The Chicago Cubs’ Historic Journey to the World Series
- Updated: November 16, 2016
The number that continuously haunted the Cubs was 108. 108 years, 39,420 days, or nearly a million hours represents the last time the Cubs were victorious in a World Series. The team compiled record highs that would only be reached a couple of times in the past century. The team won over 100 games for the first time since 1935 and their overall win amount was the best for the franchise since 1910. They finished their 2016 campaign as the best team in baseball from a record standpoint. While the statistics remain phenomenal and a true talking point for the squad in 2016, there were a few key factors that propelled the team to the lengths of achievements they accomplished.
The team’s season-long campaign was nothing short of spectacular. At the end of each month, the team led the entire league as the best team in all of baseball. Early in the season, the squad got a scare that seemed like an omen for bad things to come. Outfielders Kyle Schwarber and Dexter Fowler would collide in the outfield grass at Wrigley, ultimately ending Schwarber’s season. This highly touted prospect would mark for a key loss for the team as his position versatility was slotted to make him a key contributor for the team in 2016. The team would not miss a beat and would lean on other season-long standouts in Willie Contreras and Albert Almora. These young talents would help ease the blow to one of the team’s key contributors of 2015 in Schwarber.
Despite this early season loss, the team would remain relatively healthy spanning the season. Having players without health concerns led for these talents to dominate in all facets of the game. The pitching staff was the best the team has seen in quite some time. Throughout the season, the staff would lead the league in lowest runs allowed per game, lowest earned run average, lowest number of home runs allowed and other such statistical categories. They rounded out the season with three potential CY Young candidates in Jake Arrieta, Kyle Hendricks and John Lester. The team’s relief staff also provided additional support to the starter’s stat lines. Adding key components like Aroldis Chapman (via trade) and key call-ups in Carl Edwards Jr. and Mike Montgomery; the team would feature the highest averages the franchise has ever seen from a pitching standpoint.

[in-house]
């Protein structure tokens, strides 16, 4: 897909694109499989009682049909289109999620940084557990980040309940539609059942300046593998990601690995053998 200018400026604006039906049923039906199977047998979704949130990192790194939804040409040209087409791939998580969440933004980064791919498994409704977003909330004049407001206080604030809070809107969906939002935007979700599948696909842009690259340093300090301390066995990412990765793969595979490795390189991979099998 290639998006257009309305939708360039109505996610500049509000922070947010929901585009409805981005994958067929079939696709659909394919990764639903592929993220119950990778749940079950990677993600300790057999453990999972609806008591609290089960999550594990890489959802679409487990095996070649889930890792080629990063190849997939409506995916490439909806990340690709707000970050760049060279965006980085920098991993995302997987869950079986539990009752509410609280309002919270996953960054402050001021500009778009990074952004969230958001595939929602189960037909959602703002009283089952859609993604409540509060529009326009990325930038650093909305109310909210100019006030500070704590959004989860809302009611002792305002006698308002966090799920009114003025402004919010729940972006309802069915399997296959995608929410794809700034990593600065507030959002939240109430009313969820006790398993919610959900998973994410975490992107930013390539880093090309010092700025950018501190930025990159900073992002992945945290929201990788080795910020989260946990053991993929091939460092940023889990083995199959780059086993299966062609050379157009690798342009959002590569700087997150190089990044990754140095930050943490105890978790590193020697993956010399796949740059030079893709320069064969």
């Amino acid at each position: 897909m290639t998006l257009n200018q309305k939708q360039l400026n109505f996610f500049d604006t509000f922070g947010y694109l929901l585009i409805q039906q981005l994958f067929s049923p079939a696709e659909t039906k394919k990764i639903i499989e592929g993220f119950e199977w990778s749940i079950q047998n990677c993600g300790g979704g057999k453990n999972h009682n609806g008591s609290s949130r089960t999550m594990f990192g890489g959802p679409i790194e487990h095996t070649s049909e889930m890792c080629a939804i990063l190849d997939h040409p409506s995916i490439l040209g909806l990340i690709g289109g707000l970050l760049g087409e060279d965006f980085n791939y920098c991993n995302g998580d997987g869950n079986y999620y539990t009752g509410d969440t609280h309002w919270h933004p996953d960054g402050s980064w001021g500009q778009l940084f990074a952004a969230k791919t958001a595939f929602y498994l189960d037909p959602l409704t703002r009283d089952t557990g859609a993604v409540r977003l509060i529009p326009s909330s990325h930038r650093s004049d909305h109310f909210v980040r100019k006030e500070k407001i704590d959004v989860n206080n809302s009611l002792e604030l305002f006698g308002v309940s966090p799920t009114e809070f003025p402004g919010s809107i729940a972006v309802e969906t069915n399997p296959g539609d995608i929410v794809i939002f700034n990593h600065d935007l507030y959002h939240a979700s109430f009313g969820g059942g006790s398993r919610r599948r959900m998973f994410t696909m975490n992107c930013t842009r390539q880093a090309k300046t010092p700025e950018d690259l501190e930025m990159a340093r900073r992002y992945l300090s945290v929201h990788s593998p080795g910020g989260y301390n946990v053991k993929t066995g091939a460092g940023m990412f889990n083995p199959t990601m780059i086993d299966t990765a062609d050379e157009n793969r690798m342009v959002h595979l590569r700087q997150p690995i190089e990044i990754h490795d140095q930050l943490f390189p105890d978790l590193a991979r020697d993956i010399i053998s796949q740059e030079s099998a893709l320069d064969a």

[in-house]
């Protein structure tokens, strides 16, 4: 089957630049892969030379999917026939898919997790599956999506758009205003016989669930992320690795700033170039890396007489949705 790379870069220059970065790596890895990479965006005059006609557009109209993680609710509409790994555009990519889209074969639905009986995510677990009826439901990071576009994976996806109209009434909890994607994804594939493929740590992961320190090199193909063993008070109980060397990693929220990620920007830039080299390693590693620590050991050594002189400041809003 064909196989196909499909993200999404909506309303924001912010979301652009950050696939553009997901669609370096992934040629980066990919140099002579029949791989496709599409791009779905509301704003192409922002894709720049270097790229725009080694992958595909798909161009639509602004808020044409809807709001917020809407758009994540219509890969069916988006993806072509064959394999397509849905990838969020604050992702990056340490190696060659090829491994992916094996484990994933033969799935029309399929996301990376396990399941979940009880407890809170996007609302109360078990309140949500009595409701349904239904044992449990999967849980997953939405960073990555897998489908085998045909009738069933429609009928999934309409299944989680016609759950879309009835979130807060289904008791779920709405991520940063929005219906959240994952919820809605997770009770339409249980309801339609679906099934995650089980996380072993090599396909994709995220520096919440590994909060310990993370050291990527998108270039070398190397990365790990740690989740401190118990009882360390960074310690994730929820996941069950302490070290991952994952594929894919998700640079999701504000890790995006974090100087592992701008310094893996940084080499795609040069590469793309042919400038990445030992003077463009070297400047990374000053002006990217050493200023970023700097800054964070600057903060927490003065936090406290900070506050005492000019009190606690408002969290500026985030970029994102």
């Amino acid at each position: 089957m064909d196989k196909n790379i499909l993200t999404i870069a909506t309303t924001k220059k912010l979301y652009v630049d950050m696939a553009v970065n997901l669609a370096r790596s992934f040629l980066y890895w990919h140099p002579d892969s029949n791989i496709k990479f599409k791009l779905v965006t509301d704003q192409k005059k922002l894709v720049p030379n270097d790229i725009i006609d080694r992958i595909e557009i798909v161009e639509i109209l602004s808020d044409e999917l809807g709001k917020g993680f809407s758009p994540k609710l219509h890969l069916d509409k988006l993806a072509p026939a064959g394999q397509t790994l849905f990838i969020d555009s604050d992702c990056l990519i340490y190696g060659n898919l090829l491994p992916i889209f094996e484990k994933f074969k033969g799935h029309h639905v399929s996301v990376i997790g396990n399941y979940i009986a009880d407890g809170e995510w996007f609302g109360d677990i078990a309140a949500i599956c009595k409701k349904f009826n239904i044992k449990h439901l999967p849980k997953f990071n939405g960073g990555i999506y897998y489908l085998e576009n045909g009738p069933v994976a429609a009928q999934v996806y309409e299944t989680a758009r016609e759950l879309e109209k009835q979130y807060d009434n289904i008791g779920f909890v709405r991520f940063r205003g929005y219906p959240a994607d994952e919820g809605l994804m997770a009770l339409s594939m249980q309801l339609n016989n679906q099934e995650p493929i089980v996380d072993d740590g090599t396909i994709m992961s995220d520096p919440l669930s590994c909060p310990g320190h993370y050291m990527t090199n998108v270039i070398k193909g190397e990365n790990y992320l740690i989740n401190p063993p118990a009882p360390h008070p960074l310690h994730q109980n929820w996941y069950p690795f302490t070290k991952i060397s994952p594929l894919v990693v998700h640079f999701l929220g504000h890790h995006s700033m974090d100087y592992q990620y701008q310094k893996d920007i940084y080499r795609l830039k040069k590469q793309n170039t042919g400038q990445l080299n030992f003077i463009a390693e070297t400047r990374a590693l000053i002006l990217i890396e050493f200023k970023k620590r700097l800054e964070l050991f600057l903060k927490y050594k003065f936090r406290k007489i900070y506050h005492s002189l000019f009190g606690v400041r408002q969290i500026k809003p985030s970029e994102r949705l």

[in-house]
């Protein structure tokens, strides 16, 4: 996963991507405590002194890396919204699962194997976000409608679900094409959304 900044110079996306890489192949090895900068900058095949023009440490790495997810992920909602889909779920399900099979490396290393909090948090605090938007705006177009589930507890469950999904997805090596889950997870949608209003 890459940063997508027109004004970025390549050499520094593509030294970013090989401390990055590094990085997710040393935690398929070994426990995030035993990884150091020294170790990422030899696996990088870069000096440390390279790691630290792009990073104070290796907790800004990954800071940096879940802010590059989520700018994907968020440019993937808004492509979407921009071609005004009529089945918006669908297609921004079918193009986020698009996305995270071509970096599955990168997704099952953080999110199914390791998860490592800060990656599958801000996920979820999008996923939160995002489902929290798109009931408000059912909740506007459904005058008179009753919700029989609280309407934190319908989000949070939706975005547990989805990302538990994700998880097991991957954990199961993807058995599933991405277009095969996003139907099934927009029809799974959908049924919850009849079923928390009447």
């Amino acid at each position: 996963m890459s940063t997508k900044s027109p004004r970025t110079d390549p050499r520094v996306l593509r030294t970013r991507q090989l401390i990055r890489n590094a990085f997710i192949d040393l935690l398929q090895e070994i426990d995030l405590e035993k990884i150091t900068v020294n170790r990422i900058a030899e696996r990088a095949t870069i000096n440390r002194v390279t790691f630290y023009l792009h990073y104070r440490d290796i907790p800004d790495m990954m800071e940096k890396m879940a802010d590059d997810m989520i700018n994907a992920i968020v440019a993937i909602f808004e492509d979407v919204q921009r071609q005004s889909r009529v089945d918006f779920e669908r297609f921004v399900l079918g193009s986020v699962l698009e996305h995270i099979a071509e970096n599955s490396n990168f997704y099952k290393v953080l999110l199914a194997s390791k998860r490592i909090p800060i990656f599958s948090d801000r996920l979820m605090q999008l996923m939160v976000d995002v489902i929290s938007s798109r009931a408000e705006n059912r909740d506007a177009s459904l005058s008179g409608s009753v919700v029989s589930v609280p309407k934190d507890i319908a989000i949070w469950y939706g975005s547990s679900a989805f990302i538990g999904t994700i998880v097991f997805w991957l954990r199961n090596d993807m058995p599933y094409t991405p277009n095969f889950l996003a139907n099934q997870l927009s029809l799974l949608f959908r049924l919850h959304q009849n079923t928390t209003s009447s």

Offensive support was never an issue for the team. Spending most of the season on top of the runs produced per game averages, the bats always came alive on both the road and at home. Anthony Rizzo and Kris Bryant added large contributions to these averages as both spent most of the season near the top of the individual leaderboard for both runs batted in (RBIs) and homeruns. Good offense also needs good defense to help this ship fully set sail. Once again, the Cubs were never lacking. Anthony Rizzo and Jason Heyward would go on to win Gold Glove awards at their respective positions and would feature some very high defensive efficiency averages.
The stars were truly aligned once the team reached the post-season. The team was able to conquer two National league powerhouses in the San Francisco Giants and Los Angeles Dodgers. Although both of these series carried some instances of concern, the team never wavered in their abilities to play the game like they had in the regular season.
A World Series match-up against a beat-up Cleveland Indians pitching staff was a true God send for the team. Carlos Carrasco and Danny Salazer were both suffering from injuries in the series and Carrasco would not play. This was a key component for the Cubs to mark victory in the series. The Indians would start hot out of the gate and quickly be ahead 3 games to 1. This lead carried a stigmata and energy with it, much like the one we noticed with Boston’s great comeback. Comebacks are possible when defeat stares a team in the eyes. The Red Sox faced an also imminent defeat, yet they leaned on the playing styles and game play that got them there in the first place. Nothing is impossible and the Cubs kept that mindset throughout the series. The Cubs would do what they did all season to counter this attack: lean on the play that got them there. Pitching would go on to dominate throughout the next three games throughout each of the 9 innings. Bats would come alive like they had all season long and a 17-minute rain delay in game 7 would provide the team with the boost they needed to treat this contest as a brand-new game. The team would score two runs in the top half of the 10th inning and ultimately defeat the Indians and bask in World Series glory.
This series was a historic one in that the Cubs came back from a 3-1 game deficit and outlasted the opponent in extra innings play. It wouldn’t be a true victory without some incredible occurrences. How about Miguel Montero’s pinch-hit grand slam? Or the occurrence in which the Cubs’ stole home? All of these occurrences can be looked back on with a big smile now as the curses have been lifted and the future has been set. The Cubs have won their first World Series in 108 years and the feeling of joy and excitement remains steady across all sports fans.
Shabbir Nooruddin writes about baseball gloves and playing tips at Bullpen Aces. Shabbir runs Bullpen Aces, where you can find baseball glove reviews and playing tips. If you get a chance, check out his guide to hitting drills.